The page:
Throughout the recent technology revolution, the University has prided itself on its ability to integrate the burgeoning power of the Internet with the increasingly complicated needs of a major research university. Professors have posted their notes on the classes server, the registrar’s office is experimenting with online course registration, and Information Technology Services recently announced a major power upgrade in the University’s e-mail system.
In line with the rest of Yale, the Undergraduate Admissions Office has taken a bold step on this front, devising a plan to harness the power of the Internet as part of its admissions notification process. When the system is launched later this year, newly admitted students will be able to access admissions decisions online, and Yale will become the first Ivy League school to relocate its admissions notifications to cyberspace.
In one way or another, the new online notification system has the potential to change fundamentally the way the admissions process works at Yale and around the Ivy League. The system could improve efficiency by eliminating the often unreliable and recently turned dangerous postal system as a means of presenting admissions decisions. The new process may also present the opportunity for the University to instantly follow up admission notifications with resources like Bulldog Days invitations and links to Yale Web sites to help guide wide-eyed new admittees in their initiation to the University.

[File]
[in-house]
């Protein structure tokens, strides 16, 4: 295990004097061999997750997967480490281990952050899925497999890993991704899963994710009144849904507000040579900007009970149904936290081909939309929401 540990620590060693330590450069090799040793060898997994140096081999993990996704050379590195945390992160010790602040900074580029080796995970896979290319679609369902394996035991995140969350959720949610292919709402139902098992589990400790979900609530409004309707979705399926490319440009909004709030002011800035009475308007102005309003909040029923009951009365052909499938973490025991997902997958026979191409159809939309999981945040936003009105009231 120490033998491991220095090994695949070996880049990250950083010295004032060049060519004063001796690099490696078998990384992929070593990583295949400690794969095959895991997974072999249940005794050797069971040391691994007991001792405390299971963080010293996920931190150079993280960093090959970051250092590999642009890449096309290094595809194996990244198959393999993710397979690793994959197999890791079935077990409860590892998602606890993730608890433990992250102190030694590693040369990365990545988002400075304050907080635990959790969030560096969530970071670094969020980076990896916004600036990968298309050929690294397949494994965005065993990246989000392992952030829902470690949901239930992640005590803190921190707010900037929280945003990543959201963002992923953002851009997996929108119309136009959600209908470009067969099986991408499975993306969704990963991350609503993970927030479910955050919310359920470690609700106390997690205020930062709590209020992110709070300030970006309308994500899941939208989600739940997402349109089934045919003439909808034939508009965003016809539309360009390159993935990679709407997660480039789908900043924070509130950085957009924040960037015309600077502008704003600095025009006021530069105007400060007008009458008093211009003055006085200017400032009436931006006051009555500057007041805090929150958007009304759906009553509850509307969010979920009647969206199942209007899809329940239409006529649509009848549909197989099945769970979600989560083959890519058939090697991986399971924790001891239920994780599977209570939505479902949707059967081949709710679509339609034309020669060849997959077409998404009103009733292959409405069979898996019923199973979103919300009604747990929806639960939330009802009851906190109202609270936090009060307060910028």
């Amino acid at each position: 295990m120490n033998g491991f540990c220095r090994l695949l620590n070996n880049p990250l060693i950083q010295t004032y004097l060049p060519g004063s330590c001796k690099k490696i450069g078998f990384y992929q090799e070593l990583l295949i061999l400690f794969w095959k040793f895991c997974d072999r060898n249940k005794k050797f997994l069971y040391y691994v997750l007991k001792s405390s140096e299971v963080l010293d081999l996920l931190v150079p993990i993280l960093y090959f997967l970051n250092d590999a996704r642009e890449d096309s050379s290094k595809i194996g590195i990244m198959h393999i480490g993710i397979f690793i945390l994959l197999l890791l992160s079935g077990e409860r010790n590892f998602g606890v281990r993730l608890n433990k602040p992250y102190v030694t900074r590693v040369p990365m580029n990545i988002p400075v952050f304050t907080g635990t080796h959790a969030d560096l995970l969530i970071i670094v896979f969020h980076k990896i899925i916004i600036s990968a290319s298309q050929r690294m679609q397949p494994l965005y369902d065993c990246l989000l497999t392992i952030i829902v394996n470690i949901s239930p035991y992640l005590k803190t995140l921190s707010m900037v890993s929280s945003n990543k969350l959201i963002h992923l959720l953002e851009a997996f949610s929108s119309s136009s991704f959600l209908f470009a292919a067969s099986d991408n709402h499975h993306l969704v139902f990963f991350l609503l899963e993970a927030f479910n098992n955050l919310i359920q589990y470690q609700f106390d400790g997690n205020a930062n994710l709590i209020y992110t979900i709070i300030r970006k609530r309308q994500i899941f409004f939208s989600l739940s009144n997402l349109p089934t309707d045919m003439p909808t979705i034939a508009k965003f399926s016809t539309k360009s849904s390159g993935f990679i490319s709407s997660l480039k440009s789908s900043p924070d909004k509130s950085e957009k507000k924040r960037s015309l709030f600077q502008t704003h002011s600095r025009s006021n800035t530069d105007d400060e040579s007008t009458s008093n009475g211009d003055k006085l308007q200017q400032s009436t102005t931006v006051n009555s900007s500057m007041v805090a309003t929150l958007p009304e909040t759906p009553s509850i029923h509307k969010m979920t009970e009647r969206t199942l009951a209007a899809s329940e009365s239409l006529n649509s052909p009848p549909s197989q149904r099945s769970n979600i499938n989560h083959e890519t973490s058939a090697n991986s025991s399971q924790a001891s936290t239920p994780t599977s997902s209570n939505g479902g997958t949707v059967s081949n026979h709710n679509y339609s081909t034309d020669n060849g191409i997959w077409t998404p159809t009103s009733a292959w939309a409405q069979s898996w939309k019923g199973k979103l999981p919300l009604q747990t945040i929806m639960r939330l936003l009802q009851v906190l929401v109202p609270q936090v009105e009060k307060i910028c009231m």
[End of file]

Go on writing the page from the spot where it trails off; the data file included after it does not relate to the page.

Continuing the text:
Nevertheless, the new proposal carries with it a certain degree of risk. One danger is the possibility of a system malfunction, causing a panic among anxious students and resulting in a deluge of angry calls to the admissions office. Thorny issues like ensuring privacy of transmission and establishing an infallible system of identification for applicants logging onto the site will also need to be resolved.
The admissions office says that the project is only in a formative stage, and its designers have not yet had time to work out all the system’s many kinks. When the project is launched, administrators must ensure that it functions properly, increasing efficiency and providing the valuable resources promised.
But technical issues aside, perhaps the proposal’s most far-reaching effects may be in further depersonalizing the Yale admissions process. The thrill all admittees feel when they rip open a coveted “big envelope” and wrap their fingers around a brochure entitled “Welcome to Yale” will give way to a less tangible rush resulting from the sight of digitally simulated fireworks below a Web browser’s task bar. The new notification system may be the next installment in a series of recent developments that render the admissions process less intimate, including the expansion of the common application and online applications.
Assuming administrators can develop a technically flawless online notification system, the move represents a major step away from personal contact with the University. When admissions decisions go online, the feeling of getting that life-changing letter in the mail will be irrevocably altered, and a memorable part of the Yale experience will be forever lost.